WENZHOU, China (Reuters) - A Chinese railway research institute took responsibility on Thursday for a flaw in signalling equipment that led to a deadly accident and stoked widespread public anger and suspicion of the government’s high-speed rail plans.
Premier Wen Jiabao visited the crash site near Wenzhou city in Zhejiang province and vowed a thorough and transparent investigation. He said an illness had prevented him visiting the scene earlier.
A high-speed train rammed into a stalled train late on Saturday killing 39 people. Soon after the crash, domestic media had blamed foreign technology.
China’s ruling Communist Party leaders rarely give news conferences, and Wen’s visit to the relatively prosperous commercial corner of China showed how worried the government is about public ire over official handling of the accident, which has sparked an uproar on the Internet and at least one protest.
Railway authorities said a signal, that should have turned red after lightning hit the train that stalled, remained green, and rail staff then failed to see something was amiss, the state-run Xinhua news agency said.
The Beijing National Railway Research & Design Institute of Signals and Communications Co. Ltd., in a rare admission of responsibility for a disaster, issued an apology, acknowledging it was the source of the deadly flaw.
The Institute would “face up to shouldering responsibility, and accept any punishment that is due, and will strictly undertake pursuing culpability of those responsible”, Xinhua reported, citing an institute statement.
“Safety overrides all else, and high-speed rail safety is of even more overriding importance,” said the Institute.
The admission of guilt came in the face of public ire about the accident that has escalated into angry accusations that officials had covered up facts and stifled media coverage to protect an ambitious rail expansion plan and the Communist Party’s image of unruffled control.
Wen, who is aged 68 and will retire from late next year, said he could not visit the accident site earlier because he was sick in bed.
He did not specify the nature of the illness that kept him hospitalised for 11 days, though state media had reported on several meetings he had had with foreign dignitaries during that period, including with Cameroonian President Paul Biya.
“The doctor only today reluctantly allowed me to check out of hospital,” said Wen, who looked a little worn but not seriously ill, making a rare public disclosure about the health of China’s senior leaders.
He acknowledged the suspicion among the public about the crash and said authorities had to take such questions seriously.
“After the accident occurred, society and the public had many suspicions about the cause of the accident and the way it was handled,” Wen said, standing in front of the bridge where the crash happened.
“I believe that we should earnestly listen to the public’s views, treat them seriously and provide the public with a responsible explanation.”
Some Wenzhou citizens brushed off Wen’s remarks as meaningless, underscoring the challenge Beijing faces to win back the public’s confidence.
“Premier Wen may have made a lot of promises on having a thorough investigation to find the culprits, but it feels like it is just the usual rhetoric,” complained Chen Nian.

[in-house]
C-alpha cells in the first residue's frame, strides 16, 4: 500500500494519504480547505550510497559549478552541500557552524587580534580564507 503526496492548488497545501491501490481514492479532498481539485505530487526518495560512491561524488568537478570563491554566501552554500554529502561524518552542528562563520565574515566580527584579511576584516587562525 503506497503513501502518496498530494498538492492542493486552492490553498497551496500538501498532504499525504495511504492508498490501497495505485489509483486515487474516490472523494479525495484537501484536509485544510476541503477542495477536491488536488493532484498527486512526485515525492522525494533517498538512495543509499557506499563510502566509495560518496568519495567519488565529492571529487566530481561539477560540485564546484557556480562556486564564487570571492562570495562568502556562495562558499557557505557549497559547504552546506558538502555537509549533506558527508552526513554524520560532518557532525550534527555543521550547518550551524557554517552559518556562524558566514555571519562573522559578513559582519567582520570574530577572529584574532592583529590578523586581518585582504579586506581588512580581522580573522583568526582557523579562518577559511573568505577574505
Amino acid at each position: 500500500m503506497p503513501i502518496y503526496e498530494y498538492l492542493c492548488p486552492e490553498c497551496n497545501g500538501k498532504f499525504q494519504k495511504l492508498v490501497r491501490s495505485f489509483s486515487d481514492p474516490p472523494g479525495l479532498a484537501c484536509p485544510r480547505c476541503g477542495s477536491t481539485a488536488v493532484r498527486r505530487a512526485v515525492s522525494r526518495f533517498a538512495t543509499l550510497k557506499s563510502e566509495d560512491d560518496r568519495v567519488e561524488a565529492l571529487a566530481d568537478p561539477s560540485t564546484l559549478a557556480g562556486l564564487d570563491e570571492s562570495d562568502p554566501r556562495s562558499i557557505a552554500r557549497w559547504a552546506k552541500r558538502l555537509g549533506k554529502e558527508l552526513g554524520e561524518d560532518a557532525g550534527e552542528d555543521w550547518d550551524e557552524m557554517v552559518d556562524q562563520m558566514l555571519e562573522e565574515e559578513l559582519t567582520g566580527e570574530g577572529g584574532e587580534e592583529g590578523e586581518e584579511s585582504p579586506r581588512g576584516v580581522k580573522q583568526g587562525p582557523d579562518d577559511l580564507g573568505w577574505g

Xinhua reported that the final results of the probe into the crash would be released by mid-September.
Earlier in the day, the government sought to address public anger by blaming the crash on faulty signals technology and train officials’ failure to anticipate problems after lightning struck one of the trains.
“Whether there are problems with machinery and equipment, or administrative problems, or problems from the manufacturing, we will investigate them to the very bottom,” said Wen.
“If the investigation turns up hidden corruption, we will also deal with this according to the law and there will not be any soft-pedalling.”
Many members of the public suspected officials had covered up facts and restricted media coverage of the accident to protect an ambitious rail expansion plan and the Communist Party’s image of unruffled control.
After Chinese medical officials and local governments were blamed for covering up the spread of the deadly SARS epidemic in 2002 and 2003.
Wen and President Hu Jintao vowed more open and accountable government after Chinese medical officials and local governments were blamed for covering up the spread of a deadly SARS epidemic in 2002 and 2003.
But those vows rub up against the government’s own strict censorship and wariness of exposing failings and missteps to uncontrolled public opinion.
The train crash, in which nearly 200 people were injured, was China’s worst rail accident since 2008.
On Wednesday, more than 100 relatives of passengers who were killed protested outside a railway station, angered by the lack of accountability over the incident, state media reported.
The Global Times, a tabloid owned by Communist Party mouthpiece the People’s Daily, said the protesters demanded direct talks with officials from the Railways Ministry.
“They claimed that the bullet trains were built with advanced technology. How could lightning paralyze them so easily?” the newspaper quoted Wang Hui, whose husband died in the accident, as saying.
The newspaper showed photographs on its website of dozens of people with some holding a banner that said: “Disclose the true reason behind the July 23 train crash and respect the dignity of victims.”
Efforts by the propaganda department to bar Chinese media from questioning official accounts of the accident fuelled the anger and suspicion, especially about the death toll and rescue efforts.
The Railway Ministry is still investigating the cause of the accident, and has ordered a two-month safety review of railway operations.
Additional reporting by Sui-Lee Wee, Jim Bai, Chris Buckley, Sally Huang, Ben Blanchard and Sabrina Mao in Beijing; Editing by Sugita Katyal